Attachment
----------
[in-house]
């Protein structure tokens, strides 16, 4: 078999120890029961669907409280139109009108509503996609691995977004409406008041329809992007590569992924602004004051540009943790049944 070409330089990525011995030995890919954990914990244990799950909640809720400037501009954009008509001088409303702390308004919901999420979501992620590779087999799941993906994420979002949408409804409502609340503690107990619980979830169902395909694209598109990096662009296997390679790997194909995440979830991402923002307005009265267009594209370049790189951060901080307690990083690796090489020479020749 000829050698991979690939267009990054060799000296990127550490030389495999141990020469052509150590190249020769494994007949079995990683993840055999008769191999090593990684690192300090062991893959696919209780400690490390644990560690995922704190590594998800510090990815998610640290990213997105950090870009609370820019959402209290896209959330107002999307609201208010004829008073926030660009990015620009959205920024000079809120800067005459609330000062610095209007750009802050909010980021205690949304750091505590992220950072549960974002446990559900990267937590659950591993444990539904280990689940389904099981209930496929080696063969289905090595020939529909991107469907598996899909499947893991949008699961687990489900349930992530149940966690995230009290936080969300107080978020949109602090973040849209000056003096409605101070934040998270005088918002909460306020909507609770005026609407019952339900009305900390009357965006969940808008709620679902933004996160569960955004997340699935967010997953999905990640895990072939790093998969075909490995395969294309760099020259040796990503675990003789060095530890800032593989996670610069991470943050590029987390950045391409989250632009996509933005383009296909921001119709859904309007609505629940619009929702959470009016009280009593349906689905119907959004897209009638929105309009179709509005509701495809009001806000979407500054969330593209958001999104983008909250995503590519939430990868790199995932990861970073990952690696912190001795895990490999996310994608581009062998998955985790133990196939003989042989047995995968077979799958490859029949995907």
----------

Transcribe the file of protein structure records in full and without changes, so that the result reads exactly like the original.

[in-house]
């Protein structure tokens, strides 16, 4: 078999120890029961669907409280139109009108509503996609691995977004409406008041329809992007590569992924602004004051540009943790049944 070409330089990525011995030995890919954990914990244990799950909640809720400037501009954009008509001088409303702390308004919901999420979501992620590779087999799941993906994420979002949408409804409502609340503690107990619980979830169902395909694209598109990096662009296997390679790997194909995440979830991402923002307005009265267009594209370049790189951060901080307690990083690796090489020479020749 000829050698991979690939267009990054060799000296990127550490030389495999141990020469052509150590190249020769494994007949079995990683993840055999008769191999090593990684690192300090062991893959696919209780400690490390644990560690995922704190590594998800510090990815998610640290990213997105950090870009609370820019959402209290896209959330107002999307609201208010004829008073926030660009990015620009959205920024000079809120800067005459609330000062610095209007750009802050909010980021205690949304750091505590992220950072549960974002446990559900990267937590659950591993444990539904280990689940389904099981209930496929080696063969289905090595020939529909991107469907598996899909499947893991949008699961687990489900349930992530149940966690995230009290936080969300107080978020949109602090973040849209000056003096409605101070934040998270005088918002909460306020909507609770005026609407019952339900009305900390009357965006969940808008709620679902933004996160569960955004997340699935967010997953999905990640895990072939790093998969075909490995395969294309760099020259040796990503675990003789060095530890800032593989996670610069991470943050590029987390950045391409989250632009996509933005383009296909921001119709859904309007609505629940619009929702959470009016009280009593349906689905119907959004897209009638929105309009179709509005509701495809009001806000979407500054969330593209958001999104983008909250995503590519939430990868790199995932990861970073990952690696912190001795895990490999996310994608581009062998998955985790133990196939003989042989047995995968077979799958490859029949995907």